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Are you a citizen? Here's what happens if you lie on the census.

It's a federal crime not to answer census questions or to give false information. But here's why you shouldn't worry about being prosecuted.
Image: An American flag billows in the wind as immigrants stand and take the oath of allegiance
An American flag billows in the wind as immigrants stand and take the oath of allegiance to the United States during a naturalization ceremony at Liberty State Park, Sept. 15, 2017 in Jersey City, New Jersey.Drew Angerer / Getty Images file

Legal analysis

Article I, Section 2, of the Constitution requires the enumeration of people in the U.S. every 10 years for the purpose of apportioning congressional representatives.

The "Census Clause" also requires that representatives be apportioned among the states "according to their respective Numbers." Section 2 of the 14th Amendment further provides that House representatives "shall be apportioned among the several States according to their respective numbers, counting the whole number of persons in each State." The Census Act of 1790 provides for the enumeration of the "inhabitants of the United States."

Federal law requires that the secretary of commerce take a census of "population" — not citizens — and the same law authorizes the secretary to "obtain such other census information as necessary."

The Constitution says "persons" — not "citizens" or "green card holders." That's why the Trump administration's move to include a citizenship question on the census is meeting such intense opposition; there are concerns that it will deter participation and lead to an inaccurate population count.

Federal law provides that anyone who refuses to answer or willfully neglects to answer any of the questions in connection with any census or survey shall be fined a maximum of $100, or a maximum of $500 if the person gives false information.

In theory, noncitizens should not fear answering census questions. Surveys are mailed to addresses, rather than to specific individuals. Not including individual names on the address label is meant to protect the confidentiality of the participating households.

Additionally, federal law provides immunity for persons who give answers to census questions. Information furnished cannot be "used to the detriment of the persons to whom such information relates." Census reports may not be admitted as evidence or used in any action or proceeding, without consent.

These laws are designed to deter someone from refusing to answer questions on the census claiming a Fifth Amendment privilege against self-incrimination.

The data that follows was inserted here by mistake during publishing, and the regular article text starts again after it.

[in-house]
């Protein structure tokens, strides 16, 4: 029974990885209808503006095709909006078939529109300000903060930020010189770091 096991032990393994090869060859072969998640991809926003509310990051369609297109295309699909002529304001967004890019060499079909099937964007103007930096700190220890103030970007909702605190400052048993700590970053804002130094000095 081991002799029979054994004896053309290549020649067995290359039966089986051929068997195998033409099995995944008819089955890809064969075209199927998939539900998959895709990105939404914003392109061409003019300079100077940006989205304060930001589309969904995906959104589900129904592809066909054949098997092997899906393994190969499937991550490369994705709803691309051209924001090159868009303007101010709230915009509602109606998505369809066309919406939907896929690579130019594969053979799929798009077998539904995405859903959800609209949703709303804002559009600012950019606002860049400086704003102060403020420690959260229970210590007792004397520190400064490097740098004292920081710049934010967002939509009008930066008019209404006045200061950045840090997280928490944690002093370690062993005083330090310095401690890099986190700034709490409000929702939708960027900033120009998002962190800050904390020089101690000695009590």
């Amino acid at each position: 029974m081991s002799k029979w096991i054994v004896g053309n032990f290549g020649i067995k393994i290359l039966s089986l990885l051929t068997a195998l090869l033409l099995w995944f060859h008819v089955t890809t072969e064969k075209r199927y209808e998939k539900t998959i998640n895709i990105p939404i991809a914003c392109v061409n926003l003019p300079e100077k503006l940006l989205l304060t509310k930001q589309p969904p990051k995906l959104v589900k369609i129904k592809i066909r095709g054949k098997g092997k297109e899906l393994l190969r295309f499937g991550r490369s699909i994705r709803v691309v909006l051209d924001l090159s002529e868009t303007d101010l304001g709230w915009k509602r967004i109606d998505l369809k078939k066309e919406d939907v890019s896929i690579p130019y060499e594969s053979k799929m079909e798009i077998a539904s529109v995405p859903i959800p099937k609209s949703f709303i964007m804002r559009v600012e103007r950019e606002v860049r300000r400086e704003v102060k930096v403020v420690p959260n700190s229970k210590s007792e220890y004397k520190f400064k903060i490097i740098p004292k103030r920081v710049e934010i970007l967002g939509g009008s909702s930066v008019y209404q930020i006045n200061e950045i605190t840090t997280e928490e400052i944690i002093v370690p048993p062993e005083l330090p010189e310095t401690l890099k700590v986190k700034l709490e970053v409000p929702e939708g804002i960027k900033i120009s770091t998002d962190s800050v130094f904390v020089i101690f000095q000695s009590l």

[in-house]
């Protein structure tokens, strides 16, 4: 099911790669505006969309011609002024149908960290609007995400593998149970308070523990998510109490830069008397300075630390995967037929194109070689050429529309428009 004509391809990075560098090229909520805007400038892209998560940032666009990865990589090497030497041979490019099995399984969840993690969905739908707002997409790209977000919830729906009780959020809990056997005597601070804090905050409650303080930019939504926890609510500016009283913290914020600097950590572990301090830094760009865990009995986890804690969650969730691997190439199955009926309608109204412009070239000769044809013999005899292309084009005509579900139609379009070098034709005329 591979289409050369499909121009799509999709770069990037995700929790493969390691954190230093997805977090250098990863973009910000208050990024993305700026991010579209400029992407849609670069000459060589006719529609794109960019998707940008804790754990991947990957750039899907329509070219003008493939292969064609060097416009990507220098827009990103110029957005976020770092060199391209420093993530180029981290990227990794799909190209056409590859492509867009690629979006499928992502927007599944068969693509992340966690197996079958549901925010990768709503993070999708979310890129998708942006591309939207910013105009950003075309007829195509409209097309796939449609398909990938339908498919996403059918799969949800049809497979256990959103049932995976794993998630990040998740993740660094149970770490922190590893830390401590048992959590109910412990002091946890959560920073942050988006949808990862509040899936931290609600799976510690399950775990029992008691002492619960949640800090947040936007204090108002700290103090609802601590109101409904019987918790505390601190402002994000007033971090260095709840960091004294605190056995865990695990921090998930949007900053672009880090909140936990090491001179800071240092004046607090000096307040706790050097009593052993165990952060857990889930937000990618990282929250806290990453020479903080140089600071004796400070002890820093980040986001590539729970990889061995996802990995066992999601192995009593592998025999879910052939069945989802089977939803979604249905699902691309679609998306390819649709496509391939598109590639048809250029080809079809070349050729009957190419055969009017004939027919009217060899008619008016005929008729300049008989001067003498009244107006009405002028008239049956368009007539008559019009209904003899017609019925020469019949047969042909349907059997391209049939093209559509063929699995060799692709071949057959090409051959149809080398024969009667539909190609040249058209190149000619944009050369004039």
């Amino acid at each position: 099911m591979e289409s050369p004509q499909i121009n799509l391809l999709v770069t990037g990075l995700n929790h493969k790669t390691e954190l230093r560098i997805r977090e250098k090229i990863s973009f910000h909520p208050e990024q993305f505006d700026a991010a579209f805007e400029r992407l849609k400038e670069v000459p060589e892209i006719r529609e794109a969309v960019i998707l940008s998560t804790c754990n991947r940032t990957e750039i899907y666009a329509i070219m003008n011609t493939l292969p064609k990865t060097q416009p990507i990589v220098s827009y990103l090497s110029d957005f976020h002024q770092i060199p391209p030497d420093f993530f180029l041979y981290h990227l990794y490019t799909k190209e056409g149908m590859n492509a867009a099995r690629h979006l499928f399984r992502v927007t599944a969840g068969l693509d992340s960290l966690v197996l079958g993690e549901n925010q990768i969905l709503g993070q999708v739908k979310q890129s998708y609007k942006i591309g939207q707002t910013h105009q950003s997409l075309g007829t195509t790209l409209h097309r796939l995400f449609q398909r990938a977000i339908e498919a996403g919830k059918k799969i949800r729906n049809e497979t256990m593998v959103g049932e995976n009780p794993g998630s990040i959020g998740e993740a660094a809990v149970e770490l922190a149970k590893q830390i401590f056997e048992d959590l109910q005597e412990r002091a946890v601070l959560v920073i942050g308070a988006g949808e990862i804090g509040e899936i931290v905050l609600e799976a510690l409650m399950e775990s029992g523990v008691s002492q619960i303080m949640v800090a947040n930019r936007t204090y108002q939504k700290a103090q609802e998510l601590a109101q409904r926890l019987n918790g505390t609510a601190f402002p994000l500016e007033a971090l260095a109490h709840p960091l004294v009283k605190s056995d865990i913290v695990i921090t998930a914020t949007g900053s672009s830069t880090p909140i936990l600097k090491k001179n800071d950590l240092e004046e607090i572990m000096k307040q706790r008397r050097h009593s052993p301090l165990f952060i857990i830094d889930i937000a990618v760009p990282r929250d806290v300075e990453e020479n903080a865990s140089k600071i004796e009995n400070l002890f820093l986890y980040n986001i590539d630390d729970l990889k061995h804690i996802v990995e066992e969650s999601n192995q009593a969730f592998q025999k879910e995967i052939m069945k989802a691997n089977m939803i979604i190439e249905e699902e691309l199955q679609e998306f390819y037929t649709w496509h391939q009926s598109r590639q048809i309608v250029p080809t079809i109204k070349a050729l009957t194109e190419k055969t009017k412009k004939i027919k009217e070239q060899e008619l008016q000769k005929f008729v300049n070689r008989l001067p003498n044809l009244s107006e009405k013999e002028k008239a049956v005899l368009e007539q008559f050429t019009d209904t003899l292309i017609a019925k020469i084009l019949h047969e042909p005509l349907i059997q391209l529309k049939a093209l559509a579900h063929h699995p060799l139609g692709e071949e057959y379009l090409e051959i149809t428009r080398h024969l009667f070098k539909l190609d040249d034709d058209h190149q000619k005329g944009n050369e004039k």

Practically speaking, though, anyone who is concerned about their legal status may not want to volunteer this to the same federal government that could deport them. It's hardly a sentiment limited only to noncitizens. In past enumerations, some Republican leaders have all but encouraged open defiance of the law.

Then-Sen. Trent Lott, a Mississippi Republican, once advised constituents to fill out "the basic census information" but added that if they felt "their privacy is being invaded by those (additional) questions, they (could) choose not to answer those questions."

And George W. Bush, then a candidate for president, said he "(understood) why people don't want to give over that information to the government."

Prosecutions for failure to participate in the census are rare; most significant court cases dealing with these crimes date back to the 1970s.

The perceived risk of answering remains greater than the virtually nonexistent risk of not answering because the Justice Department is not likely to start prosecuting offenders for refusing to answer.

Attorney General Jeff Sessions has indicated that illegal immigration will be a priority for the DOJ under his command, but going after noncitizens who refuse to answer census questions, motivated by fear of being removed from the country, would contradict the overall message the census is trying to send: It is here to count you, not to hurt you. Plus, courts have indicated in the past that purposeful discrimination by census authorities can give rise to a defense of selective prosecution.

Ultimately, the refusal to answer census questions is a federal crime, but not really.

Some categories of federal criminal statutes are heavily enforced. Drug crimes and immigration crimes make up over 50 percent of the federal prosecution caseload.

Then there are those federal crimes that are technically crimes, but not really. For example, it's a federal crime for a peanut dealer to refuse to tell the government how many peanuts he has. It's also a federal crime to mail a package of dead bees without writing "DEAD BEES" on every side of the box, using black letters at least an inch tall.

There are a lot of federal crimes. Not all of them are enforced. Refusing to answer the census or lying on it will likely remain in that second category — a crime, but not really.

Danny Cevallos is an MSNBC legal analyst. Follow @CevallosLaw on Twitter.